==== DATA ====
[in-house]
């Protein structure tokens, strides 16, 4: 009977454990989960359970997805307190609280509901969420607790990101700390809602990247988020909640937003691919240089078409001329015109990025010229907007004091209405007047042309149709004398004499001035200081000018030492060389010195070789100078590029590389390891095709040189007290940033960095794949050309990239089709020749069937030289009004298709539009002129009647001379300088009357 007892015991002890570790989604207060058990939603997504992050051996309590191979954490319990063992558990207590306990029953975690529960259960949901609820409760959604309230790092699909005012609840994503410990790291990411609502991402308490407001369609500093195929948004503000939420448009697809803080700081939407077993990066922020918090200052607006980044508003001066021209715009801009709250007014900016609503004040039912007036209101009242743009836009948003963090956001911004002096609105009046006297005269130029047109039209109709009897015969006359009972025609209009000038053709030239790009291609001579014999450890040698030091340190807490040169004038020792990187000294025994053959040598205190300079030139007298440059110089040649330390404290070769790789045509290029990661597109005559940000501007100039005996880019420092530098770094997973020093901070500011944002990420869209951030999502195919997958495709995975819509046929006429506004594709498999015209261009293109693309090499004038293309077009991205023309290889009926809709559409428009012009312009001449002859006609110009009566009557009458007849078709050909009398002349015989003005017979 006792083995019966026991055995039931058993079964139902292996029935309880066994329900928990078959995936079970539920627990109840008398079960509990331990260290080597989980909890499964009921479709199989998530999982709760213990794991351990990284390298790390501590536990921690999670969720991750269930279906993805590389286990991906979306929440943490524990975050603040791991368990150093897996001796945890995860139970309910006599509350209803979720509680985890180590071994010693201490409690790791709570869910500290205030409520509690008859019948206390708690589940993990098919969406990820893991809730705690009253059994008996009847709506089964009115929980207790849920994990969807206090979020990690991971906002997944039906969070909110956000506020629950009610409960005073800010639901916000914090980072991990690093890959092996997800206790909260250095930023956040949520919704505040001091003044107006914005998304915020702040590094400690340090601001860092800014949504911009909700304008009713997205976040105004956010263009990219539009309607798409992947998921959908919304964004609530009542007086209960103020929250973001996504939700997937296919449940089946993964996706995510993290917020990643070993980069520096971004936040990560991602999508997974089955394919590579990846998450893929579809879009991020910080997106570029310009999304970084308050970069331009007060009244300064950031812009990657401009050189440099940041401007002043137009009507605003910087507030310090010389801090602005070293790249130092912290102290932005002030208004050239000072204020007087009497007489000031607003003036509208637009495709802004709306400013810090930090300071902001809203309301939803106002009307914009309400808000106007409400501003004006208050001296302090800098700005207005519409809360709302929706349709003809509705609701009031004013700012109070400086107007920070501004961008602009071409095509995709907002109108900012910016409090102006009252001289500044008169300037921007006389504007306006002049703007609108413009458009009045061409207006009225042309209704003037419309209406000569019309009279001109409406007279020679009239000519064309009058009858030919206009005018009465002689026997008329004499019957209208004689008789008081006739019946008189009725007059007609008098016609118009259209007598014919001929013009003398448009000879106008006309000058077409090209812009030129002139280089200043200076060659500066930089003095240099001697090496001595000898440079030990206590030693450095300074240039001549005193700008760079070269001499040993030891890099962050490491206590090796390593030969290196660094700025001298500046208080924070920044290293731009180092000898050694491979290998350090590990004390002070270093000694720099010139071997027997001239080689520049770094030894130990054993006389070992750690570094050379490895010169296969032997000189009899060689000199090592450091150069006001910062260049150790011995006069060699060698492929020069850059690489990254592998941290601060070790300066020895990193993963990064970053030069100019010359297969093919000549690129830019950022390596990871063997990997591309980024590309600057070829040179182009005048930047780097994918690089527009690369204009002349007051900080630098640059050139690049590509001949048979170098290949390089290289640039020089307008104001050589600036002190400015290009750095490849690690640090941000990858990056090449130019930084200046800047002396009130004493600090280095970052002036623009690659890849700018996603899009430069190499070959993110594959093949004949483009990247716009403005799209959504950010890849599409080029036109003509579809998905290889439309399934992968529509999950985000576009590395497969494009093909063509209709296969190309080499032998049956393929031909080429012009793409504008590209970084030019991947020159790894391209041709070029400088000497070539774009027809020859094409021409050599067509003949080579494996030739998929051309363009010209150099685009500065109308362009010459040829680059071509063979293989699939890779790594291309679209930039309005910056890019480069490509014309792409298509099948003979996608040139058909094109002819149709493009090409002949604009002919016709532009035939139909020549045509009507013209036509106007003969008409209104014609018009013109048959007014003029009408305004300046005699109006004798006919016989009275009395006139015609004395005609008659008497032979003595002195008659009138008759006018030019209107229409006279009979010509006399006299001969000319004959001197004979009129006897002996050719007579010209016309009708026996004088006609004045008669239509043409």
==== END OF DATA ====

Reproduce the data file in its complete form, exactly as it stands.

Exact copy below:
[in-house]
């Protein structure tokens, strides 16, 4: 009977454990989960359970997805307190609280509901969420607790990101700390809602990247988020909640937003691919240089078409001329015109990025010229907007004091209405007047042309149709004398004499001035200081000018030492060389010195070789100078590029590389390891095709040189007290940033960095794949050309990239089709020749069937030289009004298709539009002129009647001379300088009357 007892015991002890570790989604207060058990939603997504992050051996309590191979954490319990063992558990207590306990029953975690529960259960949901609820409760959604309230790092699909005012609840994503410990790291990411609502991402308490407001369609500093195929948004503000939420448009697809803080700081939407077993990066922020918090200052607006980044508003001066021209715009801009709250007014900016609503004040039912007036209101009242743009836009948003963090956001911004002096609105009046006297005269130029047109039209109709009897015969006359009972025609209009000038053709030239790009291609001579014999450890040698030091340190807490040169004038020792990187000294025994053959040598205190300079030139007298440059110089040649330390404290070769790789045509290029990661597109005559940000501007100039005996880019420092530098770094997973020093901070500011944002990420869209951030999502195919997958495709995975819509046929006429506004594709498999015209261009293109693309090499004038293309077009991205023309290889009926809709559409428009012009312009001449002859006609110009009566009557009458007849078709050909009398002349015989003005017979 006792083995019966026991055995039931058993079964139902292996029935309880066994329900928990078959995936079970539920627990109840008398079960509990331990260290080597989980909890499964009921479709199989998530999982709760213990794991351990990284390298790390501590536990921690999670969720991750269930279906993805590389286990991906979306929440943490524990975050603040791991368990150093897996001796945890995860139970309910006599509350209803979720509680985890180590071994010693201490409690790791709570869910500290205030409520509690008859019948206390708690589940993990098919969406990820893991809730705690009253059994008996009847709506089964009115929980207790849920994990969807206090979020990690991971906002997944039906969070909110956000506020629950009610409960005073800010639901916000914090980072991990690093890959092996997800206790909260250095930023956040949520919704505040001091003044107006914005998304915020702040590094400690340090601001860092800014949504911009909700304008009713997205976040105004956010263009990219539009309607798409992947998921959908919304964004609530009542007086209960103020929250973001996504939700997937296919449940089946993964996706995510993290917020990643070993980069520096971004936040990560991602999508997974089955394919590579990846998450893929579809879009991020910080997106570029310009999304970084308050970069331009007060009244300064950031812009990657401009050189440099940041401007002043137009009507605003910087507030310090010389801090602005070293790249130092912290102290932005002030208004050239000072204020007087009497007489000031607003003036509208637009495709802004709306400013810090930090300071902001809203309301939803106002009307914009309400808000106007409400501003004006208050001296302090800098700005207005519409809360709302929706349709003809509705609701009031004013700012109070400086107007920070501004961008602009071409095509995709907002109108900012910016409090102006009252001289500044008169300037921007006389504007306006002049703007609108413009458009009045061409207006009225042309209704003037419309209406000569019309009279001109409406007279020679009239000519064309009058009858030919206009005018009465002689026997008329004499019957209208004689008789008081006739019946008189009725007059007609008098016609118009259209007598014919001929013009003398448009000879106008006309000058077409090209812009030129002139280089200043200076060659500066930089003095240099001697090496001595000898440079030990206590030693450095300074240039001549005193700008760079070269001499040993030891890099962050490491206590090796390593030969290196660094700025001298500046208080924070920044290293731009180092000898050694491979290998350090590990004390002070270093000694720099010139071997027997001239080689520049770094030894130990054993006389070992750690570094050379490895010169296969032997000189009899060689000199090592450091150069006001910062260049150790011995006069060699060698492929020069850059690489990254592998941290601060070790300066020895990193993963990064970053030069100019010359297969093919000549690129830019950022390596990871063997990997591309980024590309600057070829040179182009005048930047780097994918690089527009690369204009002349007051900080630098640059050139690049590509001949048979170098290949390089290289640039020089307008104001050589600036002190400015290009750095490849690690640090941000990858990056090449130019930084200046800047002396009130004493600090280095970052002036623009690659890849700018996603899009430069190499070959993110594959093949004949483009990247716009403005799209959504950010890849599409080029036109003509579809998905290889439309399934992968529509999950985000576009590395497969494009093909063509209709296969190309080499032998049956393929031909080429012009793409504008590209970084030019991947020159790894391209041709070029400088000497070539774009027809020859094409021409050599067509003949080579494996030739998929051309363009010209150099685009500065109308362009010459040829680059071509063979293989699939890779790594291309679209930039309005910056890019480069490509014309792409298509099948003979996608040139058909094109002819149709493009090409002949604009002919016709532009035939139909020549045509009507013209036509106007003969008409209104014609018009013109048959007014003029009408305004300046005699109006004798006919016989009275009395006139015609004395005609008659008497032979003595002195008659009138008759006018030019209107229409006279009979010509006399006299001969000319004959001197004979009129006897002996050719007579010209016309009708026996004088006609004045008669239509043409």